They shot these movies in this great old film format, 16 mm, and so we thought, ‘Why not take a chance and use that format?’ Make a feature film set in the surf world. And the other impetus behind that is the character Matthew plays, Addington, is sort of a throwback to simpler time…He’s an analog guy in a digital world, [an] authentic guy being forced into some inauthentic situations. And we thought the film format alone would sort of help tell that story.

How did you interact with the local surf community while filming?

McConaughey:
It was easy. Most of them were in the water; we went out there and shot amongst them.  Our last day, we had a really great day of getting footage at Leo Carrillo. There were surfers all out there, and then we got out there and they knew the camera was trying to be on me sometimes and I was just a beginning surfer. I’m in the time where I’m paddling a lot, [but] as soon as I get in the right spot, we were hooting and hollering, cheering each other on. It was a ball…

You’ve talked about the conflict between the virtual world and the natural world. How will surfers connect with that tension?

McConaughey:
It’s happening today. There’s longboarders; there’s shortboarders. [A] shortboarder is more cut and thrash and right angles, banking off lips and it’s a speed, it’s an adrenaline rush. There’s a lot of competitive surfing…a lot of people are in the business of surfing. Surfing is a business for a lot of companies.

We’re not saying there’s anything wrong with that. We’re not saying, ‘That’s not what surfing should be.’ [I] think it’s cool that you put this character in there that never saw it as a business, but sort of all he did was chase waves, travel the world and chase waves.

Like I said, he was on the gravy train. You know, beholden to no one. And he comes back and finds out that he is beholden to somebody. And on top of that, he’s stuck in flatness. So both those things for this guy suck. And he’s just not standing up saying one thing’s right or wrong. He’s says, ‘Hey man I’m either feeling it or I’m not feeling it.’

And that’s [what] every surfer can get back from it. Every surfer can get back to that. Every surfer, they’ve been through a drought where there were no waves and it sucked. Now, surfers with some money have the capability to hop on a plane or get in the car and go where it is breaking. Some of them can’t. This guy in our movie can’t. And that’s again, that bites, you know.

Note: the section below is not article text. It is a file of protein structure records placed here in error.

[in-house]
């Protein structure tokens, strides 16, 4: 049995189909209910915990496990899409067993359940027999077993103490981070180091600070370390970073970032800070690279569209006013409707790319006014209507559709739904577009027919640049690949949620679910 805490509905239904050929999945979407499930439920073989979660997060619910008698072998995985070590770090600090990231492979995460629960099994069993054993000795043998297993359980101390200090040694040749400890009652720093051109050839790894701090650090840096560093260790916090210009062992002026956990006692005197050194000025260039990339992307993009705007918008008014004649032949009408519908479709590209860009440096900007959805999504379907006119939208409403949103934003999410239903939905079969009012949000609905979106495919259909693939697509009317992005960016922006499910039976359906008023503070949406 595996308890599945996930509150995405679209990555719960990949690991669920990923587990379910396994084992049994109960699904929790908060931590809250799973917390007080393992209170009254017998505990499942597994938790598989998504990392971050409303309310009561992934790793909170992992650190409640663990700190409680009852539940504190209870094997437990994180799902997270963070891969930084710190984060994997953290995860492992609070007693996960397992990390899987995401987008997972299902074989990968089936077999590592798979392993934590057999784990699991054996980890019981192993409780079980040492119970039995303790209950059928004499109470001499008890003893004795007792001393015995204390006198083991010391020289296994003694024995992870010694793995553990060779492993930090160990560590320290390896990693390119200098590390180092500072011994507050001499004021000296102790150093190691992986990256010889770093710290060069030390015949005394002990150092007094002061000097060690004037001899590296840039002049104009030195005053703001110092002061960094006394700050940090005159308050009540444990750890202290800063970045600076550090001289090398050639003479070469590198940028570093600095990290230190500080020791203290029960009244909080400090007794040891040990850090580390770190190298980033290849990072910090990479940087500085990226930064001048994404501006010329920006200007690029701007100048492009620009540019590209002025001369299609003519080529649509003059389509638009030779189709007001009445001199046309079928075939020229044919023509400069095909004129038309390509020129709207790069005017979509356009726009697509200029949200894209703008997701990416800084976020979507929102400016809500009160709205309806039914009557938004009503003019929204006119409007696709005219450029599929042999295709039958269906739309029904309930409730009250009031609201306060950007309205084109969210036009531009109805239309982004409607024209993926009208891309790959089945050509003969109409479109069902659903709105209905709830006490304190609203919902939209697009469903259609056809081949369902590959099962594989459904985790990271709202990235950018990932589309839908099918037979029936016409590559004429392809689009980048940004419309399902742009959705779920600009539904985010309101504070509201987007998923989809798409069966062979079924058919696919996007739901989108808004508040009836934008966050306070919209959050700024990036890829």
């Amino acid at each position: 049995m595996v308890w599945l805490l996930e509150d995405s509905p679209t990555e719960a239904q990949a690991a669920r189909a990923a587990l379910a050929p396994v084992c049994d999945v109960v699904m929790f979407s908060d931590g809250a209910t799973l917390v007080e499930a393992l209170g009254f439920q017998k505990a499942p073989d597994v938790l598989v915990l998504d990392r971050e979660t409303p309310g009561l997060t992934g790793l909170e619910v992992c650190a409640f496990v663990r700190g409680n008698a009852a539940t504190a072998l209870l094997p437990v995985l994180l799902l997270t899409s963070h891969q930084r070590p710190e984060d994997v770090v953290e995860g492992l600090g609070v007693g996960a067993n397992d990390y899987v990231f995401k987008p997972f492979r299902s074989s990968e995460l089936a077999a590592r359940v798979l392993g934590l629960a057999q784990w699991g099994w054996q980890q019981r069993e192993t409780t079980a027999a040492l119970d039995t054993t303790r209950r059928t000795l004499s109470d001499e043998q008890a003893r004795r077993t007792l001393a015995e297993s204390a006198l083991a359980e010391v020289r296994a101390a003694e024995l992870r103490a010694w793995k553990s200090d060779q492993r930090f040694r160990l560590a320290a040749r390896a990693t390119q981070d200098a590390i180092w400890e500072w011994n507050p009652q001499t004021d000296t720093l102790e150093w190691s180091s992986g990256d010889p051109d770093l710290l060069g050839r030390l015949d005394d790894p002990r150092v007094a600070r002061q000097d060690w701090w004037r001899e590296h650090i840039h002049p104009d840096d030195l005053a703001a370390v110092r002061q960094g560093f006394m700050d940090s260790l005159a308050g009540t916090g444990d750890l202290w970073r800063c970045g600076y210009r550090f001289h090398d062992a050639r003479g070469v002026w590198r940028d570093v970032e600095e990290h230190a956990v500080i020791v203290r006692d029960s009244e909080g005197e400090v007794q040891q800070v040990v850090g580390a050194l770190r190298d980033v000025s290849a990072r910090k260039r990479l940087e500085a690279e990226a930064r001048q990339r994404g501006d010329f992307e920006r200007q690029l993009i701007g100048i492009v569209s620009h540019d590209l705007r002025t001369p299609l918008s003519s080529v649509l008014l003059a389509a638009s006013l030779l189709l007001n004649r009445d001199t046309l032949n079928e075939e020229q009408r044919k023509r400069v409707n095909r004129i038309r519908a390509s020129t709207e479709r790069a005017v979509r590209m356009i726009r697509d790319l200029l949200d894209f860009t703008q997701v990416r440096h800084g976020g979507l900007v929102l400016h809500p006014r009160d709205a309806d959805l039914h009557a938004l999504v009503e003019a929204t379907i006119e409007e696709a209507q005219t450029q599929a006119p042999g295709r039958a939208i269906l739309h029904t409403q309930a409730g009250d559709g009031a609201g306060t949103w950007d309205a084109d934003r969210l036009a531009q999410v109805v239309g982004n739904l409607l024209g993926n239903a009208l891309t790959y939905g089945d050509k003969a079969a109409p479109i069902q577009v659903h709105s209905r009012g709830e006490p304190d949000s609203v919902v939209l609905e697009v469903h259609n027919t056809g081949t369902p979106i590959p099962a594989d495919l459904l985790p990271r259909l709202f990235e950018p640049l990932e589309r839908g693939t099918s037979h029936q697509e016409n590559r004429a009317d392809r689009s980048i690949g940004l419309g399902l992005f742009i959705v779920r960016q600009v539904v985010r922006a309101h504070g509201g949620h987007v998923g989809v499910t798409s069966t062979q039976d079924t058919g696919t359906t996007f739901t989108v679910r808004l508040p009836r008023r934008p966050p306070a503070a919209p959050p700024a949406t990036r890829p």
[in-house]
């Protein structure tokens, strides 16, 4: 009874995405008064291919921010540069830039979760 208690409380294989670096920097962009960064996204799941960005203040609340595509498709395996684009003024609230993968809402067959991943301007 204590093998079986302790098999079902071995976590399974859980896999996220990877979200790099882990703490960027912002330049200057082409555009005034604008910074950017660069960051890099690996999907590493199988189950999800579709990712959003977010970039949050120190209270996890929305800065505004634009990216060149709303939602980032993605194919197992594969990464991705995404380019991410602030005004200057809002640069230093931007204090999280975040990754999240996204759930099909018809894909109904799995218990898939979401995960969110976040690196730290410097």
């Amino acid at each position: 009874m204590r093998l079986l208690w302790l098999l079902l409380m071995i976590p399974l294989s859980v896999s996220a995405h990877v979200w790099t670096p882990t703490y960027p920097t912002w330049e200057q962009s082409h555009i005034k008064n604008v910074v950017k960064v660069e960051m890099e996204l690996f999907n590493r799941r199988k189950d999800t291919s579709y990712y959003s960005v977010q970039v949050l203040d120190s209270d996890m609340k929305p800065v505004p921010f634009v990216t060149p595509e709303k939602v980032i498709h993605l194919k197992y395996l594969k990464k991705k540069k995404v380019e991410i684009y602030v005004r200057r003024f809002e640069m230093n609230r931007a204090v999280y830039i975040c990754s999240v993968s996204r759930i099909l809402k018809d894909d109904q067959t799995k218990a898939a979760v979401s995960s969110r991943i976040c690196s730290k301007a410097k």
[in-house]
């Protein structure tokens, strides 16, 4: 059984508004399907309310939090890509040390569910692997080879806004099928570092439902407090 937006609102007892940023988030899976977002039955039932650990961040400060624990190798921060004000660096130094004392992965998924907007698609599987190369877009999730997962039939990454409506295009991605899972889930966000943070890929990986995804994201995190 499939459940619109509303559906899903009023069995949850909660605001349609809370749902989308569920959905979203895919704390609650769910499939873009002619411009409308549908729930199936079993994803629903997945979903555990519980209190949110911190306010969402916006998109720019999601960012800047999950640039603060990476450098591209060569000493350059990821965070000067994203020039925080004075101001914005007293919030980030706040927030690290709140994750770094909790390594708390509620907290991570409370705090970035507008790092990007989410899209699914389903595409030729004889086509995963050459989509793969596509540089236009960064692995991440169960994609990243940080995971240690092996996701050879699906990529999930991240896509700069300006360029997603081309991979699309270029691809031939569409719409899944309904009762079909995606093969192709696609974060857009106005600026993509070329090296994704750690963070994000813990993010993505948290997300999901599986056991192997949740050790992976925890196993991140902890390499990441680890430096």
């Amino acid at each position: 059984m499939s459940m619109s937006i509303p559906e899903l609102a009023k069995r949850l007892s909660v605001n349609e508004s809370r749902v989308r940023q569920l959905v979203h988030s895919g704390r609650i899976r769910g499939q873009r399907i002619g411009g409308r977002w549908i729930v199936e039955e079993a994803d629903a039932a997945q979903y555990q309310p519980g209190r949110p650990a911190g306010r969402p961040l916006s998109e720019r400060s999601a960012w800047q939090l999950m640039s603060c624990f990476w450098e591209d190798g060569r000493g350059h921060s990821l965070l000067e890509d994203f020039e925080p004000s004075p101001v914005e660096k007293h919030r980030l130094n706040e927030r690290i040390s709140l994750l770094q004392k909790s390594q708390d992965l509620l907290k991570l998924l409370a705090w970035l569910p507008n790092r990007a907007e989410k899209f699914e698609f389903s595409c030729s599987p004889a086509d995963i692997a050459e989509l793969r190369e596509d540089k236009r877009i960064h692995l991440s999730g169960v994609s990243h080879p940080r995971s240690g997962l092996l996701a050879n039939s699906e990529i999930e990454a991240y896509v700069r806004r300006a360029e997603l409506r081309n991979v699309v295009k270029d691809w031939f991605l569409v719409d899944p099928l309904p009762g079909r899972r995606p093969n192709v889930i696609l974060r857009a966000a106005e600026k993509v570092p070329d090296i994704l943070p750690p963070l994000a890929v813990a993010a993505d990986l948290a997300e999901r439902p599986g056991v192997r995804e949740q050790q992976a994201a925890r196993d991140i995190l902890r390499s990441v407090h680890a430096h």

Technology, though, well there’s all kinds of things. Like Slater’s working with these waves pools now, and we’re not saying that isn’t cool. That’s all fine. We’re…shining a light on the origination. Which is under the sun, man and his board. You don’t need a membership. That why it’s called the Pacific Ocean or the Atlantic Ocean. It’s God’s big
pond, go get in it.

But our movie is not trying to define what surfing is or what surfing isn’t. We made an absurd bit of a Caddyshack of surfing with some misfits, but also with some really good-hearted people. That, you know, their friendships and brotherhood help get them through some shitty times and there’s a lot of heart to the movie and in no way [are we] trying to say we know what surfing is. We’re not making any kind of comment like that. We know it’s a cool culture.  I know through this whole thing I found surfing, which I’m still doing and will continue to do.

Bindler:
For surfers, to have this conversation, I don’t think they’d even enjoy it. [Surfing is] an anti-intellectual endeavor, in a good way. And that’s a totally positive thing. Fu

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0 Comments to Surfer, Dude – Exclusive SurfShot Magazine Interview with Matthew McConaughey

  1. surfersean20
    surfersean20 February 21, 2009

    haha i got a bunch of video of this guy surfing in nicaragua when he was there this last summer.he is a pretty cool normal guy, but acts kinda homoish and is not a very good surfer